For the first time in years, U.S. naval engineers are being pressed to build smaller, faster, and deadlier ships that can fight and survive in the littorals. Radical new design concepts, such as the Norwegian surface effects ship Skjold, are giving builders more options for hull designs than ever before.
Nature unfairly favors large ships. An aircraft carrier ten times the displacement of a destroyer needs only about three times the power for equal speed, carries more than ten times the war load, and has far better sea keeping and survivability—all at about five times the cost. A destroyer enjoys similar advantages over a ship one-tenth her own size.
Some needs, however, cannot be filled by a few big ships. The challenge is to develop small ships offering good capabilities affordably. Three decades ago, a surge of interest in novel hull forms for small ships resulted in the construction of six Pegasus (PHM-1)-class 235-ton hydrofoil missile craft and an unsuccessful project to develop a large surface effect ship. New ship requirements and new designs have come along since then:
* Fast Ferries and Catamarans. More cars and trucks in Europe and Asia in the 1980s brought demands for car and passenger ferries offering economy, speed, and regular operation. Firms in Norway and Australia settled on twin-hulled craft—catamarans—as their answer.
Catamarans combine simplicity with reduced wave-making drag. Pressure varies along a hull as it moves- rising at the bows, falling amidships, rising again aft- producing waves whose wave energy acts as a drag force that peaks when the hull's speed (in knots) reaches about 1.7 times the square root of its waterline length (in feet), when it may be three times as great as water friction. A ship 1,024 feet on waterline steaming at 32 knots is operating at 1.0 [radical]length with relatively moderate wave-making drag. But for a 256-foot ship, 32 knots is 2.0 [radical]length, bringing high wavemaking drag. A catamaran's two hulls each can be narrower than is possible for a monohull, where stability limits slimness. Very slender hulls still make waves, but pressure does not build up as much, so their waves are smaller and absorb less power.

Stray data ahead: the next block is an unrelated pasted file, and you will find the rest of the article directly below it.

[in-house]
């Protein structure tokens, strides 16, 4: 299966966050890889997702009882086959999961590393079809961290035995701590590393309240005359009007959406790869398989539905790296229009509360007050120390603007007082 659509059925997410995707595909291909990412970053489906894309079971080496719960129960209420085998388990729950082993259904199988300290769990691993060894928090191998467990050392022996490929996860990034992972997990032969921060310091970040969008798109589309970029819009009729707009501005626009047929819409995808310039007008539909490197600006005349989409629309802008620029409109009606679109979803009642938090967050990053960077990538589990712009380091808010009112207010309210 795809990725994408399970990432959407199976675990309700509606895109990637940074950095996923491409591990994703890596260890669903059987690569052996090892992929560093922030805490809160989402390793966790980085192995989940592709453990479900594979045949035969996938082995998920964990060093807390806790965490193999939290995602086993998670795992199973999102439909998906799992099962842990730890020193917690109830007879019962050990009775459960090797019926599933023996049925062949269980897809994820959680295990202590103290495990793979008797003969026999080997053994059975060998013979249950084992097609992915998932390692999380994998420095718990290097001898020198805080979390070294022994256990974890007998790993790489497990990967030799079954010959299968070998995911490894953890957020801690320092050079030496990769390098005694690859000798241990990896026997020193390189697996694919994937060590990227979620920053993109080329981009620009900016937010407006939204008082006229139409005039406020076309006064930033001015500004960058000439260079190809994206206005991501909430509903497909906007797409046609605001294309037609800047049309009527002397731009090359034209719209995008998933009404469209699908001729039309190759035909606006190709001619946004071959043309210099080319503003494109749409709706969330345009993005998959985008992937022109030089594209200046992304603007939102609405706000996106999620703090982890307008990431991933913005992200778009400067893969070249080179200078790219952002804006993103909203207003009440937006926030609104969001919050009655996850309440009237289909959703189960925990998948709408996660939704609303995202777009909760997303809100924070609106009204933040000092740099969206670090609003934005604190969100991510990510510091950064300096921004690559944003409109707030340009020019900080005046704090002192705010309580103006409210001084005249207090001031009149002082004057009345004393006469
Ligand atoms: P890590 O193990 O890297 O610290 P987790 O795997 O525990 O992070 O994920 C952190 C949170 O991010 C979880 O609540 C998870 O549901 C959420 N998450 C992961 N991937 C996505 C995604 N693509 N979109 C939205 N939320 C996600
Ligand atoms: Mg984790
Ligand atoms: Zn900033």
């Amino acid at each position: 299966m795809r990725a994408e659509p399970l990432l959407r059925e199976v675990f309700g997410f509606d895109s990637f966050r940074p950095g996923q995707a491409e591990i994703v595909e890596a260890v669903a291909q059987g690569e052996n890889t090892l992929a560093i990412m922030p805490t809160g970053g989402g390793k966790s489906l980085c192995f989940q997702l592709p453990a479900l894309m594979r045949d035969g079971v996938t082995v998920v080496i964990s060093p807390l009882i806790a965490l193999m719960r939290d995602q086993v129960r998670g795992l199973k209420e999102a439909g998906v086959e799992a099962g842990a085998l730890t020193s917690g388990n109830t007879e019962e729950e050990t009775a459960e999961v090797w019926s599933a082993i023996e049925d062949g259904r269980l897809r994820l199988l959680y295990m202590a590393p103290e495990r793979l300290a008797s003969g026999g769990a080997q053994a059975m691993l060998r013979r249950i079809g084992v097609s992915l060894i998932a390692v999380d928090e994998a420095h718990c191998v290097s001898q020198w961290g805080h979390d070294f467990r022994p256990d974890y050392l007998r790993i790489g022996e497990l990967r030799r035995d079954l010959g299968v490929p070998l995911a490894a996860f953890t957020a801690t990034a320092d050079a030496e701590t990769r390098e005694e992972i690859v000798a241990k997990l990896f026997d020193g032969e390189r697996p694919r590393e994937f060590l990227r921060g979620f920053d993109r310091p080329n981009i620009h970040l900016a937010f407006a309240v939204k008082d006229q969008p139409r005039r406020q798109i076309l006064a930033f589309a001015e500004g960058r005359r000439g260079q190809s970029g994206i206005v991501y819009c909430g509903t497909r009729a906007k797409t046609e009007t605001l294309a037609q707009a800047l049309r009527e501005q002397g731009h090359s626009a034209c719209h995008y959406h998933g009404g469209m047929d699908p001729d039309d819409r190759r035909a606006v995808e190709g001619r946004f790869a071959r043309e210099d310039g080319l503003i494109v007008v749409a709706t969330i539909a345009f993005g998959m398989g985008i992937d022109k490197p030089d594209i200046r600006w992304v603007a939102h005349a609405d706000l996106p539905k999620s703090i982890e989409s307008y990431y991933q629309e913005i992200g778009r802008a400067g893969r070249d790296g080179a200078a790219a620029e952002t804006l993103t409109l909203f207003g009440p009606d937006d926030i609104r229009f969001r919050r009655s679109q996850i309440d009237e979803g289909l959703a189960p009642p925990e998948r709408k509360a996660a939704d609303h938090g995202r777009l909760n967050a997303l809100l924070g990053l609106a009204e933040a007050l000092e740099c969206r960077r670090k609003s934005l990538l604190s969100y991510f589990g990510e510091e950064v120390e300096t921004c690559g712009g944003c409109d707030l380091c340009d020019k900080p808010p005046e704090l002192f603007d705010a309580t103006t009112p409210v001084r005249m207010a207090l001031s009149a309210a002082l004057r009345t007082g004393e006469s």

More than 100 large catamaran ferries were built in the 1990s, with the Australian firm Incat leading the way. Fast catamarans up to 4,000 tons displacement now are in service. Some make up to 60 knots in sheltered waters, but cats on sea routes usually are designed to cruise between 30 and 40 knots. Their broad flat decks are especially attractive for ferries. With two hulls and a cross deck, catamarans have a lot of structure for their size. To increase payload weight, they are built in aluminum. Most are powered by diesels to cut fuel consumption, although the lighter weight and easier maintenance of gas turbines attracts some operators.
* SWATHs and Wave Piercers. One way to counter ship motions in a seaway is a small waterplane area-a hull very narrow at the waterline so that buoyancy does not change so sharply in waves. Also, a submerged hull makes smaller waves and responds less to sea motion than a hull of similar volume at the surface. Joining these ideas, designers came up with the SWATH (small waterplane area, twin hull)-two submerged submarine-like hulls, connected by narrow vertical struts to a raised cross deck.
The bow waves of the two hulls are smaller but interact, canceling at some speeds but reinforcing at others. Reinforcements bring peaks in drag, limiting the speed of bulky hulled SWATHs.
Even so, the SWATH's reduced motions fill a need for fast ferries, whose passengers complained about sharp catamaran motions. One answer was a semi-SWATH form, with submerged hulls and narrow struts forward that merge into broader, wall-sided hull forms aft, mitigating pitch motions while leaving room for propulsion machinery and avoiding too much change in draft with load changes.